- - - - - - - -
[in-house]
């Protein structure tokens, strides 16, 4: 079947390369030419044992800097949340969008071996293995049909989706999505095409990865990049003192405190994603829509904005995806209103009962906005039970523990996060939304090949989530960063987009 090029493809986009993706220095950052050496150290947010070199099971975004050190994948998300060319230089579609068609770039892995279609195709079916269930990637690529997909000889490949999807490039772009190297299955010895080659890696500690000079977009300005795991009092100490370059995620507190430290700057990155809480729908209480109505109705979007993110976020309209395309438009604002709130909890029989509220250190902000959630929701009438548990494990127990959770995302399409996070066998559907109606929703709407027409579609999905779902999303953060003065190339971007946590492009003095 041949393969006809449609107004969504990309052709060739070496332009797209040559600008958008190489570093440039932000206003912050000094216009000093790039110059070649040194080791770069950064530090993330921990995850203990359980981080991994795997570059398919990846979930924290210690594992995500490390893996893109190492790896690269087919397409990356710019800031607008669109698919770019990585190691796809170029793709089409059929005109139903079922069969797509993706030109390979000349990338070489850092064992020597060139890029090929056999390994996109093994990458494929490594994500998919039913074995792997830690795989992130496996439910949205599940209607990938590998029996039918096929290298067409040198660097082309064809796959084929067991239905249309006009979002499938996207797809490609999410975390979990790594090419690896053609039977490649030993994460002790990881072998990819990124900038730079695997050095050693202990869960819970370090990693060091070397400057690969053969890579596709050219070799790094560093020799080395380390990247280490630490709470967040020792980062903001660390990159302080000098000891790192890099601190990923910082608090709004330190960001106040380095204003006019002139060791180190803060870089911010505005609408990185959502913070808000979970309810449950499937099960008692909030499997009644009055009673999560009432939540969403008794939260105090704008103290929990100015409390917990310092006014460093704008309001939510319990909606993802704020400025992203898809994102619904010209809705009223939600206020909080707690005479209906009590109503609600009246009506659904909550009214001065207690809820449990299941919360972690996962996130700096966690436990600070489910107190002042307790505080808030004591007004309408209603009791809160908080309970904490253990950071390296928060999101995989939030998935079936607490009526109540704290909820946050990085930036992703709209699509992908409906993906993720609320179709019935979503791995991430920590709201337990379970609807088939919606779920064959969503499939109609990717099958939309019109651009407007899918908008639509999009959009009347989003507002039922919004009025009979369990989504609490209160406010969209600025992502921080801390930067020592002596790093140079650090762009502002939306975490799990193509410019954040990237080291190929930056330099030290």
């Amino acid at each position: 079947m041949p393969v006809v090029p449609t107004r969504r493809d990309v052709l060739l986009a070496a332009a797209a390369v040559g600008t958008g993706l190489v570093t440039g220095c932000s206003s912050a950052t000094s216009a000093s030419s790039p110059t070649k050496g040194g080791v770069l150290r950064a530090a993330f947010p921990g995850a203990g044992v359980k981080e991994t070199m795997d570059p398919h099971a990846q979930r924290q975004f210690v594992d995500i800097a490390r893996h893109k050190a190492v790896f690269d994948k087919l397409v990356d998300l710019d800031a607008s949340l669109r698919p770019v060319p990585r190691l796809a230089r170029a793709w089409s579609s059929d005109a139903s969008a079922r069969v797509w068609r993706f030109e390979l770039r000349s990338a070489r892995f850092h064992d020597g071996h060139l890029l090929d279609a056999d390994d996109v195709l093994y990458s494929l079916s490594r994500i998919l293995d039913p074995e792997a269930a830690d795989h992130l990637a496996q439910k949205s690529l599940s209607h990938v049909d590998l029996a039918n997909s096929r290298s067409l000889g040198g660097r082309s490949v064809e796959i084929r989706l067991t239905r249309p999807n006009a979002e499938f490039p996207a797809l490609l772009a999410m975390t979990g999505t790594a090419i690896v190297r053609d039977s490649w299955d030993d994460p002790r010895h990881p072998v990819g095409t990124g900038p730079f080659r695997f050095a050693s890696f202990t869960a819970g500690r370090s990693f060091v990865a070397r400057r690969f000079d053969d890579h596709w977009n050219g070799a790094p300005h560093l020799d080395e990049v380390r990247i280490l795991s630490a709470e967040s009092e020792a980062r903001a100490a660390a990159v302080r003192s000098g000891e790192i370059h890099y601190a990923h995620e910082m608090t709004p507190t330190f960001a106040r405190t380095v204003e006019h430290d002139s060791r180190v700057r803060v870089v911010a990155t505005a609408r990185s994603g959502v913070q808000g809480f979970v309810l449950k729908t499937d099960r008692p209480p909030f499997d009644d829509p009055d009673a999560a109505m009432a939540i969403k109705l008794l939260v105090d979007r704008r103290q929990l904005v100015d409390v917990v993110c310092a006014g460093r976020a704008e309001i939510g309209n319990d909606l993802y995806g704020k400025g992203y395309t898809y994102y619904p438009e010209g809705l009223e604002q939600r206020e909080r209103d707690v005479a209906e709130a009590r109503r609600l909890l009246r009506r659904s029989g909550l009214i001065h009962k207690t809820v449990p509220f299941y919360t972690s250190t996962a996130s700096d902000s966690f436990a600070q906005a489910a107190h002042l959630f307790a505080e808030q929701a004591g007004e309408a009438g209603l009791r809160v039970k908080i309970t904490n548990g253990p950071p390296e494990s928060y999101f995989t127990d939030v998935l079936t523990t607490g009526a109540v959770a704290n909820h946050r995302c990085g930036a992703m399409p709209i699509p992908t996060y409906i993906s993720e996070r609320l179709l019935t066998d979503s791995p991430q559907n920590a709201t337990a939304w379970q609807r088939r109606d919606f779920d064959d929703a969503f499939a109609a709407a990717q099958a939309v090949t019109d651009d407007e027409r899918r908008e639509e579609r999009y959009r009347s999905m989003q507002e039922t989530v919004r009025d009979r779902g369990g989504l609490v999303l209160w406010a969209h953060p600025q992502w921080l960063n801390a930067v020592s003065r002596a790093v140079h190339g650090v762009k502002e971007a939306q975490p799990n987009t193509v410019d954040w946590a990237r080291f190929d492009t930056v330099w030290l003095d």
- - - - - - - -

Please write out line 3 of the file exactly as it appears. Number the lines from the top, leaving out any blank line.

């Amino acid at each position: 079947m041949p393969v006809v090029p449609t107004r969504r493809d990309v052709l060739l986009a070496a332009a797209a390369v040559g600008t958008g993706l190489v570093t440039g220095c932000s206003s912050a950052t000094s216009a000093s030419s790039p110059t070649k050496g040194g080791v770069l150290r950064a530090a993330f947010p921990g995850a203990g044992v359980k981080e991994t070199m795997d570059p398919h099971a990846q979930r924290q975004f210690v594992d995500i800097a490390r893996h893109k050190a190492v790896f690269d994948k087919l397409v990356d998300l710019d800031a607008s949340l669109r698919p770019v060319p990585r190691l796809a230089r170029a793709w089409s579609s059929d005109a139903s969008a079922r069969v797509w068609r993706f030109e390979l770039r000349s990338a070489r892995f850092h064992d020597g071996h060139l890029l090929d279609a056999d390994d996109v195709l093994y990458s494929l079916s490594r994500i998919l293995d039913p074995e792997a269930a830690d795989h992130l990637a496996q439910k949205s690529l599940s209607h990938v049909d590998l029996a039918n997909s096929r290298s067409l000889g040198g660097r082309s490949v064809e796959i084929r989706l067991t239905r249309p999807n006009a979002e499938f490039p996207a797809l490609l772009a999410m975390t979990g999505t790594a090419i690896v190297r053609d039977s490649w299955d030993d994460p002790r010895h990881p072998v990819g095409t990124g900038p730079f080659r695997f050095a050693s890696f202990t869960a819970g500690r370090s990693f060091v990865a070397r400057r690969f000079d053969d890579h596709w977009n050219g070799a790094p300005h560093l020799d080395e990049v380390r990247i280490l795991s630490a709470e967040s009092e020792a980062r903001a100490a660390a990159v302080r003192s000098g000891e790192i370059h890099y601190a990923h995620e910082m608090t709004p507190t330190f960001a106040r405190t380095v204003e006019h430290d002139s060791r180190v700057r803060v870089v911010a990155t505005a609408r990185s994603g959502v913070q808000g809480f979970v309810l449950k729908t499937d099960r008692p209480p909030f499997d009644d829509p009055d009673a999560a109505m009432a939540i969403k109705l008794l939260v105090d979007r704008r103290q929990l904005v100015d409390v917990v993110c310092a006014g460093r976020a704008e309001i939510g309209n319990d909606l993802y995806g704020k400025g992203y395309t898809y994102y619904p438009e010209g809705l009223e604002q939600r206020e909080r209103d707690v005479a209906e709130a009590r109503r609600l909890l009246r009506r659904s029989g909550l009214i001065h009962k207690t809820v449990p509220f299941y919360t972690s250190t996962a996130s700096d902000s966690f436990a600070q906005a489910a107190h002042l959630f307790a505080e808030q929701a004591g007004e309408a009438g209603l009791r809160v039970k908080i309970t904490n548990g253990p950071p390296e494990s928060y999101f995989t127990d939030v998935l079936t523990t607490g009526a109540v959770a704290n909820h946050r995302c990085g930036a992703m399409p709209i699509p992908t996060y409906i993906s993720e996070r609320l179709l019935t066998d979503s791995p991430q559907n920590a709201t337990a939304w379970q609807r088939r109606d919606f779920d064959d929703a969503f499939a109609a709407a990717q099958a939309v090949t019109d651009d407007e027409r899918r908008e639509e579609r999009y959009r009347s999905m989003q507002e039922t989530v919004r009025d009979r779902g369990g989504l609490v999303l209160w406010a969209h953060p600025q992502w921080l960063n801390a930067v020592s003065r002596a790093v140079h190339g650090v762009k502002e971007a939306q975490p799990n987009t193509v410019d954040w946590a990237r080291f190929d492009t930056v330099w030290l003095d």